Farewell, My Dear Cramer – Episode 1

By: Dee April 4, 20210 Comments
Sumire, Midori, and Nozomi sit on a bench and glance at the camera. Midori is drinking from a water bottle; all three have towels around their necks. Behind them, Sawa smiles with her hands on her knees.

What’s it about? After playing on a boys’ soccer team during middle school, Onda Nozomi decides to give girls’ soccer a try when she enters high school at Warabi Seinan—a school with a famous alumni and not much else. But with a talented roster of freshmen and and an incoming new coach, these girls may just put Warabi Seinan back on the map.

One episode isn’t nearly enough time to call this shot, but I’m calling it anyway: Farewell, My Dear Cramer is going to be the lady-led sports anime I’ve dreamed about for years. It’s upbeat and energetic without being cutesy, featuring a cast of immediately likable goofballs and a story that centers around competition and teamwork. It’s void of fanservice and treats the sport seriously while still allowing its characters to have fun. It’s everything I ever wanted. I’m so happy.

If this premiere wanted to get me hype, then it certainly achieved its GOOOOOOOOOAL!

Okay, now that I’ve gushed, let’s talk production history, because this one’s got an interesting one. Cramer is an adaptation of a shounen manga by Arakawa Naoshi (of Your Lie in April fame) that ran from 2016-2020. It’s also technically a sequel to Sayonara, Football, which ran from 2009-2010. I haven’t read Football and had no trouble following this episode, so I wouldn’t describe it as “required reading,” but it is available in English from Kodansha if you’re interested in learning more about Nozomi’s middle school years.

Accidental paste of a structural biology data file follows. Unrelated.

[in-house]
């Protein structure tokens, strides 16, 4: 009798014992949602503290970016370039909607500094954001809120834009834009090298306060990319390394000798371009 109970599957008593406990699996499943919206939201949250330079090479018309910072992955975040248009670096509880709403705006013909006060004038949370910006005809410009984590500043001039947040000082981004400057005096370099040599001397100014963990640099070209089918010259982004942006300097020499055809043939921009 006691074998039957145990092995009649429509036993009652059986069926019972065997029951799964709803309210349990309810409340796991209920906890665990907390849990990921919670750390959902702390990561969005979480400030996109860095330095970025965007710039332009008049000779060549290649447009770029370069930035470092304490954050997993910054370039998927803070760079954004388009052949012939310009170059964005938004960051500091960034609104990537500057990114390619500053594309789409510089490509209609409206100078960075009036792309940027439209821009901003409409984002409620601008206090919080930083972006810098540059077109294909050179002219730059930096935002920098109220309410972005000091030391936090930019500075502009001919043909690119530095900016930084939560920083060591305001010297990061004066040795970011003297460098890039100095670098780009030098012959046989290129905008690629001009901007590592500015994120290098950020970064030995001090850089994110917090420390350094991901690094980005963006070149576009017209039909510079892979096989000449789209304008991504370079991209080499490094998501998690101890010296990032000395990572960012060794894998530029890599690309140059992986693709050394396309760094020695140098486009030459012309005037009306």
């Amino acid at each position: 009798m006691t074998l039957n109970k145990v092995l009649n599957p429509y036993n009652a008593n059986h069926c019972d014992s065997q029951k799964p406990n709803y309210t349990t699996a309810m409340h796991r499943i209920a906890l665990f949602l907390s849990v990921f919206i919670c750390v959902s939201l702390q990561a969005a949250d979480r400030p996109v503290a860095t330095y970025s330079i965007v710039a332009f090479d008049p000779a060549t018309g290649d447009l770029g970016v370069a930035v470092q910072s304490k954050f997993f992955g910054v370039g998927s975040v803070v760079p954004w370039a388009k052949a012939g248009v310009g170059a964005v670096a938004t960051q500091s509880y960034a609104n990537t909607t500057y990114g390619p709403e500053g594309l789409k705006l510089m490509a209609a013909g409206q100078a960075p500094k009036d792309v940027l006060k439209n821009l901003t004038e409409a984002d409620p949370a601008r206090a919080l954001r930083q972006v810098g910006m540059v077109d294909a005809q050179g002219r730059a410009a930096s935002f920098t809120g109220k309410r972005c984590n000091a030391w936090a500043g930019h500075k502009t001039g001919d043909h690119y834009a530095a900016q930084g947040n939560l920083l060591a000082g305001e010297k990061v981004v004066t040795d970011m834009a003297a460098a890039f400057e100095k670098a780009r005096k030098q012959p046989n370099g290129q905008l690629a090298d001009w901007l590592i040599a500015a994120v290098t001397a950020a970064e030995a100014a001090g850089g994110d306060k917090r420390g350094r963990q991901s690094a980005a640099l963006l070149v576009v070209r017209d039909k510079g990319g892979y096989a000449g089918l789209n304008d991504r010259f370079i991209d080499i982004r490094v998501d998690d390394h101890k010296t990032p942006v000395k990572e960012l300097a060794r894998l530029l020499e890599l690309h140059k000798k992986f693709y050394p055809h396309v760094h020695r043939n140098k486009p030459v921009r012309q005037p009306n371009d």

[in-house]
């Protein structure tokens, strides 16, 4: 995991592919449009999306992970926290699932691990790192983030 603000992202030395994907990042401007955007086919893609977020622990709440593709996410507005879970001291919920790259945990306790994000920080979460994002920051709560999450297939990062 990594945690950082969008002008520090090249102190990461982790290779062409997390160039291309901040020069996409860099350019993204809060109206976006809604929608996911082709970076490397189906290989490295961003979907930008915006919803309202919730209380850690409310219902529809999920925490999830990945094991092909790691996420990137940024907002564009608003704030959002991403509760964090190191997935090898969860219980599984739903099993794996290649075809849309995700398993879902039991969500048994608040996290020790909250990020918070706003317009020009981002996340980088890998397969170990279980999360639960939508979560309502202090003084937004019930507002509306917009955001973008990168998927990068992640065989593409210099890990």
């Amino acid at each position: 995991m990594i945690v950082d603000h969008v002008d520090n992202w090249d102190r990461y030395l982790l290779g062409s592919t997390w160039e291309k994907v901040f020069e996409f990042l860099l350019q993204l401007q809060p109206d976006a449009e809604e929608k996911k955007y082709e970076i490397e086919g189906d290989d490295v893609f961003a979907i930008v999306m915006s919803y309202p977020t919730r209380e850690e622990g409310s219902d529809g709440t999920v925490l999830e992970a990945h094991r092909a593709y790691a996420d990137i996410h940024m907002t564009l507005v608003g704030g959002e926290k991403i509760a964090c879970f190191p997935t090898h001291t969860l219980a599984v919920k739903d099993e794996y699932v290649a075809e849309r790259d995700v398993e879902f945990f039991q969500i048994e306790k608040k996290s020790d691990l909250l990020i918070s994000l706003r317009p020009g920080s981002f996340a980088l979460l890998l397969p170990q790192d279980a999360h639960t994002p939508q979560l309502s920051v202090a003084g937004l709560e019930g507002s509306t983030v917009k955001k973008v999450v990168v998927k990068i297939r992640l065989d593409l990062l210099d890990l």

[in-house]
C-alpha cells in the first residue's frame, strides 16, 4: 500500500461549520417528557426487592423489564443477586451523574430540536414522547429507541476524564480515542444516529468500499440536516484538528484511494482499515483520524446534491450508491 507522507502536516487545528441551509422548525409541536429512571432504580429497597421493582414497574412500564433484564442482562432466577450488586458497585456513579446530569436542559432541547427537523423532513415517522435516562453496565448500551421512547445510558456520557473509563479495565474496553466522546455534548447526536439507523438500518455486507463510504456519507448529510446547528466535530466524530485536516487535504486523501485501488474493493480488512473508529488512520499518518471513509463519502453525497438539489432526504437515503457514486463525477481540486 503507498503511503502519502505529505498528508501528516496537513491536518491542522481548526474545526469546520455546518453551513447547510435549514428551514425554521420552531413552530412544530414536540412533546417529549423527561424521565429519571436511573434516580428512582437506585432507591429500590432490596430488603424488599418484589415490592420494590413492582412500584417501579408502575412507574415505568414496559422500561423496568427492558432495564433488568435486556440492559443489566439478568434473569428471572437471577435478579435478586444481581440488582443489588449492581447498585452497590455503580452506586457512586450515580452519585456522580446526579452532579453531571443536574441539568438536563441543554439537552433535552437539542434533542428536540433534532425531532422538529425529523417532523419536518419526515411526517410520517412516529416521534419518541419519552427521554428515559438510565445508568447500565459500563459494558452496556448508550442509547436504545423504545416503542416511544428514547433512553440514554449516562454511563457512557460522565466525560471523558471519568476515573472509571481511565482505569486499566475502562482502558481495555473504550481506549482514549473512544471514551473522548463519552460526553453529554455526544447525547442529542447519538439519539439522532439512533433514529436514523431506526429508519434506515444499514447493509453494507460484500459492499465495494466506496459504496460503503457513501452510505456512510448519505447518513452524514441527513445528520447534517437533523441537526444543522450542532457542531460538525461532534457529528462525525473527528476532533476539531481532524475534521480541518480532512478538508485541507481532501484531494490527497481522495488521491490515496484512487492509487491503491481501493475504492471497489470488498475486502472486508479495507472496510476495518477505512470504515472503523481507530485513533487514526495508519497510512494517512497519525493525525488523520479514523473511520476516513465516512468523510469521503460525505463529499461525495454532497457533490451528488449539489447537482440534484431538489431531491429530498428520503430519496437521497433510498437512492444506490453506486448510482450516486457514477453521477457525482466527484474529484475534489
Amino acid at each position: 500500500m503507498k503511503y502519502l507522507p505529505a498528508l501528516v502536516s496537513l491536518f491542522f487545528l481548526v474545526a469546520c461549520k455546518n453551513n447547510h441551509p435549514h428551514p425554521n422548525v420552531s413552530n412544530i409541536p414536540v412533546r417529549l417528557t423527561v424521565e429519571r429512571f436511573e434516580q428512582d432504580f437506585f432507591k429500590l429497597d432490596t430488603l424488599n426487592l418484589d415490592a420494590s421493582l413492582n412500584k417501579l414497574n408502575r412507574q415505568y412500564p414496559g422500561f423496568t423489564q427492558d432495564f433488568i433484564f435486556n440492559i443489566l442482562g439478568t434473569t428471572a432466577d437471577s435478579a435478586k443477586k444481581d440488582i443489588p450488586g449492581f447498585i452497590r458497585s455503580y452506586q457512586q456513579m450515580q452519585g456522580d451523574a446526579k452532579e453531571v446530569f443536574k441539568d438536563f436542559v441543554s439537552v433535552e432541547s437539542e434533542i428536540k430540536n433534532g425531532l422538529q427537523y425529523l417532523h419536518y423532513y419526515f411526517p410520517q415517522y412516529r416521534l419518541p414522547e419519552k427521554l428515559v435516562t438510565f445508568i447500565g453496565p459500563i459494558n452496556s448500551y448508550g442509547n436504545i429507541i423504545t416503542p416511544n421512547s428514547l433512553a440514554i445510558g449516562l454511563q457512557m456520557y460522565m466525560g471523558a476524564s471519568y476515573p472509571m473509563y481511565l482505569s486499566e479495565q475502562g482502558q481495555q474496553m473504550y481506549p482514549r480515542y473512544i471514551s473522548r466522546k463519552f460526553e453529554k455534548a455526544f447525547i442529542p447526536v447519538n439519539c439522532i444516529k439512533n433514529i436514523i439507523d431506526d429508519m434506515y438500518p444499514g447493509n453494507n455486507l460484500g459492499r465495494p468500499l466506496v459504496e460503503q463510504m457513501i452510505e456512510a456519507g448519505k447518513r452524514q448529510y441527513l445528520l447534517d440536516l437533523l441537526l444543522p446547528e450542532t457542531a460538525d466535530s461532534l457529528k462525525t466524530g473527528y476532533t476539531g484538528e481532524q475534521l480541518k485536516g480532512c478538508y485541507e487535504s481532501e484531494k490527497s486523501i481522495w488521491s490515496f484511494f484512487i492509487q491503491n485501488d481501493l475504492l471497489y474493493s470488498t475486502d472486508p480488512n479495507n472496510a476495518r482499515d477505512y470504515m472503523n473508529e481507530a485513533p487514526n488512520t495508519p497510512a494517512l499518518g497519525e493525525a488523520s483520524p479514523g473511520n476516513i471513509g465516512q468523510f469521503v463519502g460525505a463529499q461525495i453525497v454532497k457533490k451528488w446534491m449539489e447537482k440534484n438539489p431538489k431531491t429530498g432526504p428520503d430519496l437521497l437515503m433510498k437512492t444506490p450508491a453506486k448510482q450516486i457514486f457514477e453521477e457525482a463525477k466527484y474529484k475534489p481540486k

The timeline and long gap between Football and Cramer also help explain the somewhat jarring opening sequences, where national player Nomi Naoto talks about women’s soccer being “in crisis” and then Nozomi bemoans that women’s soccer is on a “lower level” than men’s. These are absolutely buck-wild statements to hear in the Year of Our Lord 2021, after the Japan women’s team has been regularly kicking ass for the last decade, but they make sense in the context of a manga from 2009 (right before the team started popping off).

Nozomi holds a soccer ball under one arm, standing outside in a track suit, and says "No way. They play at a much lower level. My skills would waste away."
[stares in World Cups]

Once we get past those slightly bizarre introductory scenes, though, it’s smooth sailing as we’re introduced to Nozomi’s new teammates and quickly see that her perceptions about girls’ soccer are completely unfounded. Her team is full of passionate, talented players, from the stoic softie Sumire to the crafty Midori to the arrogant and rose-generating Aya. 

It’s unclear if Cramer intends to directly challenge Nozomi’s sexist assumptions or if it’s more interested in telling a straightforward, engaging sports story that just so happens to star female characters. Either way, there’s no question these gals are devoted to their sport and the show expects us to take their efforts seriously—in between chuckling about their off-field shenanigans, anyway.